[IMG]http://i65.tinypic.com/23rph0k.jpg[/IMG]

With the payload exposed (the payload was a high resolution resource scanner intended for Minmus), bits and pieces went the way of the solar panels, causing a series of explosions like this one as the attached landing probes disintegrated:

[IMG]http://i64.tinypic.com/23ijlz9.jpg[/IMG]

After several such explosions, the rocket eventually lost critical pieces, including the remote guidance system. The engine, in good health and maintaining a stable trajectory, carried what remained of the mission payload off into the great beyond, to a projected apoapsis of 278km before running out of fuel. It was then decided that in the future, all solar panels, protected or not, should be located [i]inside[/i] the payload fairing.


This next one was the result of a fatal error in the rocket staging. While preparing for the orbital insertion burn, a cargo rocket carrying a resource miner also bound for Minmus advanced a stage to eject the payload fairing so that the solar array could be extended, and the crew could enjoy the spectacular view. Unfortunately, the entire miner was set to jettison in the same stage, abandoning approximately half the remaining mission delta v, and the powerful engines of cargo rocket. After some face palming, it was decided that the miner had more than sufficient dv available to complete it's mission, and the insertion burn was to proceed as planned. However, the cargo rocket had ascended on a relatively steep 30 degree ascent angle, and with some horror, the crew discovered that the miner craft did not have sufficient thrust to complete the orbital insertion before it started to re-enter the atmosphere.

Given that the miner was never intended to enter an atmosphere, or even perform under it's own power around Kerbin, the re-entry looked like this:

[IMG]http://i66.tinypic.com/3126zo8.jpg[/IMG]

The craft was not equipped with a heat shield or parachutes. It would rely entirely on the engines and powerful RCS system (80 thrust forward and back from the RCS system) to slow down the descent and hopefully hit the ocean at a survivable speed. Pictured above is the seconds before catastrophic structural failure, as the crew desperately tried to jettison the overheating LV-N engines in an attempt to live at least a little longer.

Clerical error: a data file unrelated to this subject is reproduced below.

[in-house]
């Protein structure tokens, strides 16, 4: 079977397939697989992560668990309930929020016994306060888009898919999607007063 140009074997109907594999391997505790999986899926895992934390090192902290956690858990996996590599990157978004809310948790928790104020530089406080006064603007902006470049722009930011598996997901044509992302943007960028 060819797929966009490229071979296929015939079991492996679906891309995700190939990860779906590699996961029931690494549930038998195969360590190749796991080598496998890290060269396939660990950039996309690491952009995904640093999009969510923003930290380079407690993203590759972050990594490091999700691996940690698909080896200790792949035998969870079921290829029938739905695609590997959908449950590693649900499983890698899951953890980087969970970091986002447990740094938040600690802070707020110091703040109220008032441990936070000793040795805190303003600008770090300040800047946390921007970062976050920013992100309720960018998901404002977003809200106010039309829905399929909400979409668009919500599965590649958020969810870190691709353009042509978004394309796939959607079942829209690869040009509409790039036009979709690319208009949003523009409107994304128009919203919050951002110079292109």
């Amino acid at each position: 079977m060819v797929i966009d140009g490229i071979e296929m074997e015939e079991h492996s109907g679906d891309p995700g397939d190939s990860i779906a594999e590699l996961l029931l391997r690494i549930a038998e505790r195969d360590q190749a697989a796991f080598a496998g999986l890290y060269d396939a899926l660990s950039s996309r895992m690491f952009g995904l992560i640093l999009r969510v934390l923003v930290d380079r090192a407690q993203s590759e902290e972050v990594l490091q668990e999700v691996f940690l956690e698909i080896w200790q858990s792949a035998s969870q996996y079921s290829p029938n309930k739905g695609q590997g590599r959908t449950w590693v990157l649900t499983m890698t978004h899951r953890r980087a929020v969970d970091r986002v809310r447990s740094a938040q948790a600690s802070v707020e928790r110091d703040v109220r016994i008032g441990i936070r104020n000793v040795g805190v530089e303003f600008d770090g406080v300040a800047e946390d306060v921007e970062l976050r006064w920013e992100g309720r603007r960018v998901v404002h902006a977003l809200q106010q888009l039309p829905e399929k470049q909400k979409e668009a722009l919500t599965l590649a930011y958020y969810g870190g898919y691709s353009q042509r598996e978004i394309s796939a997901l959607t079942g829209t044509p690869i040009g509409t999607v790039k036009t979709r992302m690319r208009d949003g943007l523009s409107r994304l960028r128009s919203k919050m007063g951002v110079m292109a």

[IMG]http://i66.tinypic.com/2hwh0kg.jpg[/IMG]

Evidence points to a failure in engine seperation, and the critical failure of the LV-N engines destroyed most of the miner craft. If you look closely, it seemed that in its final moments, the craft managed to invert (point prograde). The Command pod can be seen on the right, and the faint profile of the craft as it falls apart can be seen in the explosion itself. The only component confirmed to have survived the explosion was the large docking port mounted on the bottom. Other unidentified debris was also spotted descending toward Kerbin, but all was lost to the depths of the ocean after impact.

Three Kerbals lost their lives.

Oh, and to aid in seeing the profile inside the explosion, here is her identical replacement, sitting happily on the surface of Minmus with a partially crippled landing system (note the permanently compressed landing leg. The craft is still landing capable, but touch down will be "interesting"). Also, everyone on the original flight had an identical twin, who are crewing this flight :):

[IMG]http://i63.tinypic.com/2cqb8ea.jpg[/IMG] Edited by Randox